For three long hours on the afternoon of August 3, 2011, police officer Karen Lowden sat with Madeleine Pulver, neither of them sure whether the device strapped to the schoolgirl's neck would explode. Here, Karen tells her story.
When Karen Lowden took her two-year-old son, Lachlan, to his playgroup in early August, she was given a standing ovation from fellow mothers and handed a greeting card with Wonder Woman on the front.
"Our hero!" read one of the messages inside. "Congrats on a fab job. It's nice to know we have people like you looking after us."
It was the end of a remarkable week in the life of a woman who calls herself "just an ordinary police officer".
For three long hours last year, Karen, a senior constable at Mosman police station on Sydney's North Shore, sat with 18-year-old schoolgirl Madeleine Pulver in the living room of the teenager's home, neither of them certain whether the device locked around Madeleine's neck might explode at any moment.
They talked about the girl's upcoming HSC exams, her interest in art studies, the minutiae of teenage life in one of Sydney's most exclusive suburbs — anything to take the teenager's mind off the suspected collar bomb that had been forcibly strapped to her earlier that afternoon by a masked intruder.
Here was a policewoman and mother, spurred on by maternal instinct and a sense of professional duty to remain by the side of a distressed girl she didn't know, even as that same instinct was compelling her to walk away for the sake of her own son.
"I never felt at any point that backing out of the room was an option," Karen, 34, tells The Weekly in an exclusive interview.
"It didn't even cross my mind to do that while Madeleine was there. There was just no way I was going to leave Maddie in there alone."
Sitting now in the home she shares with her husband of three years, Dave, 47, a fellow police officer, and their son, Lachlan, Karen is a picture of serenity.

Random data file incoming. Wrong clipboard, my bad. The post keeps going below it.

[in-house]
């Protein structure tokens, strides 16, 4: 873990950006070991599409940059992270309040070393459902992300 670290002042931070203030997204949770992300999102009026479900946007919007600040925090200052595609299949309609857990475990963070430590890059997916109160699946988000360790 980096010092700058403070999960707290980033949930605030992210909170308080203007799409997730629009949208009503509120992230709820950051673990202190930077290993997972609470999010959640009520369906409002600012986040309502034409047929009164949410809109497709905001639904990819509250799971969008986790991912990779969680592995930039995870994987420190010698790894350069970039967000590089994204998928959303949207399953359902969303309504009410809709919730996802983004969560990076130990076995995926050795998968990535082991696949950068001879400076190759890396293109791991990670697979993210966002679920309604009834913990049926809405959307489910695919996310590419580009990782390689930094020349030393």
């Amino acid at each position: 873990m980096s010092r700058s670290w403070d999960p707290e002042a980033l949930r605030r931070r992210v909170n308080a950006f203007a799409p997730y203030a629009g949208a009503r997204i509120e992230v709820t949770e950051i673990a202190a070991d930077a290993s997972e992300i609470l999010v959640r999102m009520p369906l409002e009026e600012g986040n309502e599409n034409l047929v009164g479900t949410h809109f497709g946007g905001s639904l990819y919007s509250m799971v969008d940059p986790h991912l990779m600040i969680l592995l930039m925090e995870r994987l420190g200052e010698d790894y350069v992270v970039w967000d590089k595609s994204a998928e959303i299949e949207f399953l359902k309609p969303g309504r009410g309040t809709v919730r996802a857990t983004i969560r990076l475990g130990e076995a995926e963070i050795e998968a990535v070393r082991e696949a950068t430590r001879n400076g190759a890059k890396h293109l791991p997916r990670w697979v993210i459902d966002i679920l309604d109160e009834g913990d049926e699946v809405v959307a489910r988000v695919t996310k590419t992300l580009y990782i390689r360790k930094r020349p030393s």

Freshly baked pumpkin scones sit on the kitchen counter, while Lachlan scoots happily around the living room atop his ride-on Thomas The Tank Engine.
"Dave brought home an entire pumpkin the other day," Karen explains. "And I've been baking scones ever since just to use it up".
Recalling the afternoon last year when her life was turned momentarily upside down, Karen says she didn't hesitate to sit by Maddie's side while her colleagues evacuated neighbours from their homes, set up a multi-block perimeter around the house and called in the bomb squad.
"When you see someone in distress, you just want to talk to them, you just want to reassure them that it's all going to be okay," says Karen.
"It's the same as when your child is crying, you just want to comfort them. You don't want them to sense any stress or panic, because you know it's only going to upset them more."
And yet it's hard to believe that during those three hours, as police scrambled to determine whether the suspected collar bomb really did contain explosives, as the note indicated, Karen never once felt tempted to walk away.
"I did think of Dave and Lachlan at one stage," she says. "But it just made me determined to survive it. I didn't say it to Madeleine at the time, but I remember thinking, 'We're not going to die today'."
Paul Douglas Peters, the man responsible for the terrifying crime, was jailed for 13 years and six months yesterday.
As Judge Peter Zahra handed down his sentence, Madeleine's father Bill broke into tears and hugged his daughter, who was also crying, while Peters had no reaction.
Outside the court, the brave 18-year-old said she was pleased the process was over.
"I realise it's going to take quite some time to come to terms with what happened but today was important because now the legal process is over," she said.
"For me it was never about the sentencing but to know that he cannot reoffend, and it was good to hear the judge acknowledge the trauma he has caused my family and me."
Madeleine added that she was surprised to find this year much harder than last year, but was lucky to have had the support of her family and friends.
Judge Zahra acknowledged the devastating effect the act has had on the family, saying the impact on the young woman had been severe.
"The fear instilled can only be described as unimaginable," he told the court.
"The victim was vulnerable. She was on her own studying for her trial HSC exams. She was entitled to the sanctuary of her home."